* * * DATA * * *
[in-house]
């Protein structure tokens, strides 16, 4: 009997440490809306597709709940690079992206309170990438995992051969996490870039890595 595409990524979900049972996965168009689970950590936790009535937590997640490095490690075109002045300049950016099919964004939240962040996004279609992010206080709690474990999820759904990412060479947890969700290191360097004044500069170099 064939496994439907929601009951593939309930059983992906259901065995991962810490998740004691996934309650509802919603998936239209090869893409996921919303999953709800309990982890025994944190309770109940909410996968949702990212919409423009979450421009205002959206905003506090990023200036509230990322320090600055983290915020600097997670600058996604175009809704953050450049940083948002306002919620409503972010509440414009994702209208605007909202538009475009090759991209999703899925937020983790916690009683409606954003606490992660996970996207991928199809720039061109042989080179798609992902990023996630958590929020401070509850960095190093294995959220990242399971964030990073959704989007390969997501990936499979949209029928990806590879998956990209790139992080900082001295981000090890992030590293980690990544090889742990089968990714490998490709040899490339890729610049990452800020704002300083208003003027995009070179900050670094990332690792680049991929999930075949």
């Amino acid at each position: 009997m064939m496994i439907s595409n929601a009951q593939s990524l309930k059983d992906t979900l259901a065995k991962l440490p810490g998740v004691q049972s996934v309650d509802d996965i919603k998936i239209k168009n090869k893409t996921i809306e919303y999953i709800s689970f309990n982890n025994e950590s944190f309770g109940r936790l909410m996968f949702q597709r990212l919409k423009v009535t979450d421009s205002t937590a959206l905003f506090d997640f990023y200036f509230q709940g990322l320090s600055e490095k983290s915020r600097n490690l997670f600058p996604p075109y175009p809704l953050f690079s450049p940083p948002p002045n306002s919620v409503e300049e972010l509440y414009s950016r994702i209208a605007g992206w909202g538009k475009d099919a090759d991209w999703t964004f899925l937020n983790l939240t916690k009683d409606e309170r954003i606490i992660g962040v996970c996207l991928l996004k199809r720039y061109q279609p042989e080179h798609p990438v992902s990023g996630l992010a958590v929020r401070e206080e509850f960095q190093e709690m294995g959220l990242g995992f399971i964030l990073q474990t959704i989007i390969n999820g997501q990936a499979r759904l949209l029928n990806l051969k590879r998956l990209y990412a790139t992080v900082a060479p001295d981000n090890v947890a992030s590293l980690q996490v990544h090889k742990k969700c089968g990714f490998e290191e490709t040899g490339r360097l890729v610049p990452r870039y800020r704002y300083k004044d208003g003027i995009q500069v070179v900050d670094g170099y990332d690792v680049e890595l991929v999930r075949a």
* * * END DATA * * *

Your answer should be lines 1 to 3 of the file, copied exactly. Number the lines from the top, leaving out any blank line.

[in-house]
């Protein structure tokens, strides 16, 4: 009997440490809306597709709940690079992206309170990438995992051969996490870039890595 595409990524979900049972996965168009689970950590936790009535937590997640490095490690075109002045300049950016099919964004939240962040996004279609992010206080709690474990999820759904990412060479947890969700290191360097004044500069170099 064939496994439907929601009951593939309930059983992906259901065995991962810490998740004691996934309650509802919603998936239209090869893409996921919303999953709800309990982890025994944190309770109940909410996968949702990212919409423009979450421009205002959206905003506090990023200036509230990322320090600055983290915020600097997670600058996604175009809704953050450049940083948002306002919620409503972010509440414009994702209208605007909202538009475009090759991209999703899925937020983790916690009683409606954003606490992660996970996207991928199809720039061109042989080179798609992902990023996630958590929020401070509850960095190093294995959220990242399971964030990073959704989007390969997501990936499979949209029928990806590879998956990209790139992080900082001295981000090890992030590293980690990544090889742990089968990714490998490709040899490339890729610049990452800020704002300083208003003027995009070179900050670094990332690792680049991929999930075949």
């Amino acid at each position: 009997m064939m496994i439907s595409n929601a009951q593939s990524l309930k059983d992906t979900l259901a065995k991962l440490p810490g998740v004691q049972s996934v309650d509802d996965i919603k998936i239209k168009n090869k893409t996921i809306e919303y999953i709800s689970f309990n982890n025994e950590s944190f309770g109940r936790l909410m996968f949702q597709r990212l919409k423009v009535t979450d421009s205002t937590a959206l905003f506090d997640f990023y200036f509230q709940g990322l320090s600055e490095k983290s915020r600097n490690l997670f600058p996604p075109y175009p809704l953050f690079s450049p940083p948002p002045n306002s919620v409503e300049e972010l509440y414009s950016r994702i209208a605007g992206w909202g538009k475009d099919a090759d991209w999703t964004f899925l937020n983790l939240t916690k009683d409606e309170r954003i606490i992660g962040v996970c996207l991928l996004k199809r720039y061109q279609p042989e080179h798609p990438v992902s990023g996630l992010a958590v929020r401070e206080e509850f960095q190093e709690m294995g959220l990242g995992f399971i964030l990073q474990t959704i989007i390969n999820g997501q990936a499979r759904l949209l029928n990806l051969k590879r998956l990209y990412a790139t992080v900082a060479p001295d981000n090890v947890a992030s590293l980690q996490v990544h090889k742990k969700c089968g990714f490998e290191e490709t040899g490339r360097l890729v610049p990452r870039y800020r704002y300083k004044d208003g003027i995009q500069v070179v900050d670094g170099y990332d690792v680049e890595l991929v999930r075949a």